There are many clichés to describe hybrid work’s transformative impact on society — hybrid models are “on the rise,” for instance — but whichever words you choose, they mean the same thing: People have more work flexibility than they used to.
The new freedom calls for innovative employee management and some spiffy technology tools, so during Wednesday’s GovLoop session entitled “State of GovTech: Tips for Collaboration in the Hybrid Workforce,” we asked three experts for their opinions on creating hybrid systems.
Joining us were:
- Lisa Jammer, Director of People and Culture, Texas Department of Information Resources
- Alex Wilson, Program Analyst, Government-wide IT Accessibility Program, Office of Government-wide Policy, GSA
- James Greene, Business Development Manager for Public Sector, Jabra
Here is some of their insight.
Team Building and Connections
Everyone agreed on the importance of fostering relationships — with existing employees and with new hires — because as Jammer said, “The one thing an employer cannot automate is culture.” She said that how we engage workers and foster an inclusive environment affects productivity and employee retention, and that managers should encourage wellness programs and look for signs of burnout.
For Wilson, team building includes holding one-on-one chats, giving “spot feedback,” organizing in-person events when possible, and starting staff meetings with icebreakers that require people to reveal something personal about themselves.
Greene described team building efforts in a partially remote world as “virtual watercooler” encounters. Collaborative discussions today are more formal than spontaneous moments in the hallway used to be, he said, but the conversations still happen.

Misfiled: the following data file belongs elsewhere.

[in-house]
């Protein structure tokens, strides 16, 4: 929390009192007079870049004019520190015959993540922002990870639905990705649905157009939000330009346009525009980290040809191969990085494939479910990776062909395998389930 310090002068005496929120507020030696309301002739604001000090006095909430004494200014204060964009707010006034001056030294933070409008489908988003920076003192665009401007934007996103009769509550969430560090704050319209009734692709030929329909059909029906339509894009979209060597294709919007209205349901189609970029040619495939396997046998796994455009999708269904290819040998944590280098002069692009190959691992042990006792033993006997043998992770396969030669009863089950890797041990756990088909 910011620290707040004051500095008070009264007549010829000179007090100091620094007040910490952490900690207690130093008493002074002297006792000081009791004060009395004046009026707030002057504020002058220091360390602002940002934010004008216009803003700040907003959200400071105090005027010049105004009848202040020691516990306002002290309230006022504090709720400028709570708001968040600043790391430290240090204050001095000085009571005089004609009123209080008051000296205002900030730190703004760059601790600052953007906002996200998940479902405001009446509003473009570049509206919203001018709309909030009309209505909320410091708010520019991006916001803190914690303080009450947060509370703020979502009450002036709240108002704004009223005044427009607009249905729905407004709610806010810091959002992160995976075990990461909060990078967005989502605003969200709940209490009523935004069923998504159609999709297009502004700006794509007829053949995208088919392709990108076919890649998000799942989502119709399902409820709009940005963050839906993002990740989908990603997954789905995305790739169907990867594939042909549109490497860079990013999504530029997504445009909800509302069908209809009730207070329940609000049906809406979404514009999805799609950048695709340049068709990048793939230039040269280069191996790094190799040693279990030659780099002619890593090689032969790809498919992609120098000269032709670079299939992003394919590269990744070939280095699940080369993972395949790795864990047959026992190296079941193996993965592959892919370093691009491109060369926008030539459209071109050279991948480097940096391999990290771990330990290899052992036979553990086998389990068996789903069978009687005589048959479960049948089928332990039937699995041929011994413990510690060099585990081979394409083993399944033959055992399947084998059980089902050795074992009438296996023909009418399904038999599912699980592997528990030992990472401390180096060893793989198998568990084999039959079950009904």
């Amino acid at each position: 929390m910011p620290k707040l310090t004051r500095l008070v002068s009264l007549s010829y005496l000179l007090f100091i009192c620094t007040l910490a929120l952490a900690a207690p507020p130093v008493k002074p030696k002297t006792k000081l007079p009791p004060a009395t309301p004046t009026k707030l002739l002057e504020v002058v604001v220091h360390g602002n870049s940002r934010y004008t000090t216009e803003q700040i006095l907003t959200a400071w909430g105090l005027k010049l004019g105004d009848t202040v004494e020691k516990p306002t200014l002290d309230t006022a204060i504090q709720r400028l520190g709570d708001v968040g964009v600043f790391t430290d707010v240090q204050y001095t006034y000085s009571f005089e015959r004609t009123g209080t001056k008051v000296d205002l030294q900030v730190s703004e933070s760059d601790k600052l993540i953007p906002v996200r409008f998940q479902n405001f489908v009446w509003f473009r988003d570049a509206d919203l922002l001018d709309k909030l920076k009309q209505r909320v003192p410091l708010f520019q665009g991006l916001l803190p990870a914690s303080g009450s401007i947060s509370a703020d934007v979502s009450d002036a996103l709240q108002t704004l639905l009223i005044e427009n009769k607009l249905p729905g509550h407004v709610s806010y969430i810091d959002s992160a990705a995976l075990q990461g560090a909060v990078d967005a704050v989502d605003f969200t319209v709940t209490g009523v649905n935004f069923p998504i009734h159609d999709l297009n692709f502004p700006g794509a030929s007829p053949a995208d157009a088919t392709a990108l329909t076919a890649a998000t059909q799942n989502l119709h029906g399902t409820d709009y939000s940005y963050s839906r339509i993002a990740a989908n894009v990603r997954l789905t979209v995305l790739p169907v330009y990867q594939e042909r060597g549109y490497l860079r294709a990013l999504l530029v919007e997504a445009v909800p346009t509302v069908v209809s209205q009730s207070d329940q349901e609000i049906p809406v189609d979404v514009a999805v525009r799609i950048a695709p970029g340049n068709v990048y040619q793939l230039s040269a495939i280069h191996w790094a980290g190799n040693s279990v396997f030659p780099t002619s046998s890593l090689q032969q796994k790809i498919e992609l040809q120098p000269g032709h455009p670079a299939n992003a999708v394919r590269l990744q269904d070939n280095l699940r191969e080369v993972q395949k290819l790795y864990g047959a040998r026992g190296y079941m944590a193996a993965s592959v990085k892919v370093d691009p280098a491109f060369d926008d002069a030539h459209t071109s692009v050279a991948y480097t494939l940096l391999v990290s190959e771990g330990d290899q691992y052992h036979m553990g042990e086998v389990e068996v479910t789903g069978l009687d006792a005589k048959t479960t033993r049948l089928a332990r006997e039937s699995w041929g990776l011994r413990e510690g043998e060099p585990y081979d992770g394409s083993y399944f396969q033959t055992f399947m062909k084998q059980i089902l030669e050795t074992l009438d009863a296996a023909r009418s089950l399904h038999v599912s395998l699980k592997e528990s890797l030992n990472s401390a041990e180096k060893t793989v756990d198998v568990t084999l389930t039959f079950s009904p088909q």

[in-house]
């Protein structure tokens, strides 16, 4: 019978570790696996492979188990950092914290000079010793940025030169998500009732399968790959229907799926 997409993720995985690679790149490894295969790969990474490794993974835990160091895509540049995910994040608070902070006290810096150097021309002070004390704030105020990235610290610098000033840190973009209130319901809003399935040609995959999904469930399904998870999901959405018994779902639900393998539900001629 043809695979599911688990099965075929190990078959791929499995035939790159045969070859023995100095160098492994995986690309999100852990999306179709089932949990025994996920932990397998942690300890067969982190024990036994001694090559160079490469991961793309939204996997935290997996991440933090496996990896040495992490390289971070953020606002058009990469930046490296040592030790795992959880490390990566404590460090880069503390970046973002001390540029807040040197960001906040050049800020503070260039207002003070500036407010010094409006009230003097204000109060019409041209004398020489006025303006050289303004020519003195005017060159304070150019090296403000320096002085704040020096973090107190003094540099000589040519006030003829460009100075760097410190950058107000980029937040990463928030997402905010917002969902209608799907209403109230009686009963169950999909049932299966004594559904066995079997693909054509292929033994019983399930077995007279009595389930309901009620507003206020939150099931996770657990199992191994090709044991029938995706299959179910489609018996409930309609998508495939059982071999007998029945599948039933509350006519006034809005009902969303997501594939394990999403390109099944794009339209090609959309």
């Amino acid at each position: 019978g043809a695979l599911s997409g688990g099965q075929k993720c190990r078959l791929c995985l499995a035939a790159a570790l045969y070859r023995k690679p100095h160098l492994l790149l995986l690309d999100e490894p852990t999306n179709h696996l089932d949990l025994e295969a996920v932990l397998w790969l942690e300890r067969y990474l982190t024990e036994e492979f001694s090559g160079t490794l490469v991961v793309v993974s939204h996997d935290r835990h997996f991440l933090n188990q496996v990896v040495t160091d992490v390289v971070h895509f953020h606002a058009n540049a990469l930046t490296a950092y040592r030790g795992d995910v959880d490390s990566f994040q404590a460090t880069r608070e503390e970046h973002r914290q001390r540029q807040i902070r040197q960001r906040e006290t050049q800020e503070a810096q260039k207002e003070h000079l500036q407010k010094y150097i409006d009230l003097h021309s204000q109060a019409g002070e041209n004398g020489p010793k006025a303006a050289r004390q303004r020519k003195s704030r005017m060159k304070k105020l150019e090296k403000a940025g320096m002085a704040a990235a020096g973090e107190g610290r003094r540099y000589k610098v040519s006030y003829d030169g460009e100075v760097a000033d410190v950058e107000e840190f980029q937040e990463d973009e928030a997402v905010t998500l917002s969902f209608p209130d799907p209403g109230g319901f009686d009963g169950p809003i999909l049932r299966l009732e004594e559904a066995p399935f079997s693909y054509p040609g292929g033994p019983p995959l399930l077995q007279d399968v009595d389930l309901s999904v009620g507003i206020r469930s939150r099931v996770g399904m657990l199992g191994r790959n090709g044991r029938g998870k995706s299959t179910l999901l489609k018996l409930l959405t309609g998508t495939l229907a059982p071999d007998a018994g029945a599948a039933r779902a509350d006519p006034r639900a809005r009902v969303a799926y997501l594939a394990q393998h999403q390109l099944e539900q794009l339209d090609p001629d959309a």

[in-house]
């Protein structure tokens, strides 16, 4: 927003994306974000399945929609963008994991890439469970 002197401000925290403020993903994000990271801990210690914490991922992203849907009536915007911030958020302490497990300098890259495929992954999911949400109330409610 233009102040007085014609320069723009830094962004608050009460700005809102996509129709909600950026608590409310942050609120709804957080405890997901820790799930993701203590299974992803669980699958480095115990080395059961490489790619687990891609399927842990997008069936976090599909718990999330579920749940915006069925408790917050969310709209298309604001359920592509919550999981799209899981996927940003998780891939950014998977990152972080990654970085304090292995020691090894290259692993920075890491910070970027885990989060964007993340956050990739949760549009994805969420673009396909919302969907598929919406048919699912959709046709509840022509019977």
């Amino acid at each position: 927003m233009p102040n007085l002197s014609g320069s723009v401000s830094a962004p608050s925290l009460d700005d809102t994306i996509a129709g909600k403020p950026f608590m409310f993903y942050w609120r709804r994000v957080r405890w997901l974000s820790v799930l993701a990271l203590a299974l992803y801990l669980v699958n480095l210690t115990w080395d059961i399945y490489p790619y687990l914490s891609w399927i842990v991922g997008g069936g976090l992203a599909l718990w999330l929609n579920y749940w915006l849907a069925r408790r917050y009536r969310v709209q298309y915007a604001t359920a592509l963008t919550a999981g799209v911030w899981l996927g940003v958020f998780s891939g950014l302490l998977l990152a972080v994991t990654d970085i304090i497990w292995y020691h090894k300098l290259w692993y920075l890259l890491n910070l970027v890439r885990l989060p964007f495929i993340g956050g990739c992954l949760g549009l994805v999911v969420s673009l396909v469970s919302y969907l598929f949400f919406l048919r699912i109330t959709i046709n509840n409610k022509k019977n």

The vast majority of session attendees either worked in a hybrid environment or soon will be.
Technology for All
Agencies must provide collaborative tools and platforms that all their employees can access and understand, Wilson said. And Jammer agreed: Organizations must find ways to give employees similar experiences, whether onsite or offsite.
For Greene, that means that cool new laptops, cameras and headsets shouldn’t be reserved only for remote workers. Technology also should improve experiences for people on the other end of interactions. Does a consumer hear your dog barking in the background, for instance? Well, technology can help mask that, Greene said. He added that firms like Jabra “want to enable the ability to hear but also to be heard.”
Almost all attendees felt they at least sometimes can collaborate effectively in a hybrid work model.
Other Standards for Success
What other things make hybrid systems successful? According to Wednesday’s speakers, effective hybrid work models, among other items:
- Are structured and based on metrics (productivity, employee surveys, etc.) and clear expectations
- Compensate for leadership and training opportunities that are lost when people work remotely
- Take employee work preferences (remote, onsite, hybrid) into account
- Recognize the importance of quality audio and visual tools, and minimize distractions
There was no doubt that hybrid work will continue — it’s proven to be an effective model, Wilson said — and that hybrid models, as they evolve, can be even more transformative.
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